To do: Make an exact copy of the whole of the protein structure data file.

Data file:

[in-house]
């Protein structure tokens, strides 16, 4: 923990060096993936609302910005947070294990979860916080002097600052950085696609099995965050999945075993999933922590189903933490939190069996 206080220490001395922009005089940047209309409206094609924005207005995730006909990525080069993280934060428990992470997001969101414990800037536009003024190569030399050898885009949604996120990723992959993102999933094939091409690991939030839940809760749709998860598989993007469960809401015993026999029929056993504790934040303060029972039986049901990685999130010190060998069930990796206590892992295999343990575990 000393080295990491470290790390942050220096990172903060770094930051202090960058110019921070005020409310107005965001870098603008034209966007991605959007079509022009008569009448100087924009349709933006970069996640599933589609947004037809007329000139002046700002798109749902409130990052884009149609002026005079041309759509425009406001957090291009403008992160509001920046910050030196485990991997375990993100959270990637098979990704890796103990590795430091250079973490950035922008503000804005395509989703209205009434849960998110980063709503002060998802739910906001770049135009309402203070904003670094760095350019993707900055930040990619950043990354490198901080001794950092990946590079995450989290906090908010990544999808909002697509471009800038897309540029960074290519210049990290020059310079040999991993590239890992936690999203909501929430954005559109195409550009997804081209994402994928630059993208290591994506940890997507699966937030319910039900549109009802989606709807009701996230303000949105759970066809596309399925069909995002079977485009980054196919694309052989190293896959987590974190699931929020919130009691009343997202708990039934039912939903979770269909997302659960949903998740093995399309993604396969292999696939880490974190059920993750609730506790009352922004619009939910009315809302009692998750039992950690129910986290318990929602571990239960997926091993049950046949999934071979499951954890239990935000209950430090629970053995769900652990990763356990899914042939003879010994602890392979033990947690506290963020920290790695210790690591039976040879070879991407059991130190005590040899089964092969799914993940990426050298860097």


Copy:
[in-house]
């Protein structure tokens, strides 16, 4: 923990060096993936609302910005947070294990979860916080002097600052950085696609099995965050999945075993999933922590189903933490939190069996 206080220490001395922009005089940047209309409206094609924005207005995730006909990525080069993280934060428990992470997001969101414990800037536009003024190569030399050898885009949604996120990723992959993102999933094939091409690991939030839940809760749709998860598989993007469960809401015993026999029929056993504790934040303060029972039986049901990685999130010190060998069930990796206590892992295999343990575990 000393080295990491470290790390942050220096990172903060770094930051202090960058110019921070005020409310107005965001870098603008034209966007991605959007079509022009008569009448100087924009349709933006970069996640599933589609947004037809007329000139002046700002798109749902409130990052884009149609002026005079041309759509425009406001957090291009403008992160509001920046910050030196485990991997375990993100959270990637098979990704890796103990590795430091250079973490950035922008503000804005395509989703209205009434849960998110980063709503002060998802739910906001770049135009309402203070904003670094760095350019993707900055930040990619950043990354490198901080001794950092990946590079995450989290906090908010990544999808909002697509471009800038897309540029960074290519210049990290020059310079040999991993590239890992936690999203909501929430954005559109195409550009997804081209994402994928630059993208290591994506940890997507699966937030319910039900549109009802989606709807009701996230303000949105759970066809596309399925069909995002079977485009980054196919694309052989190293896959987590974190699931929020919130009691009343997202708990039934039912939903979770269909997302659960949903998740093995399309993604396969292999696939880490974190059920993750609730506790009352922004619009939910009315809302009692998750039992950690129910986290318990929602571990239960997926091993049950046949999934071979499951954890239990935000209950430090629970053995769900652990990763356990899914042939003879010994602890392979033990947690506290963020920290790695210790690591039976040879070879991407059991130190005590040899089964092969799914993940990426050298860097």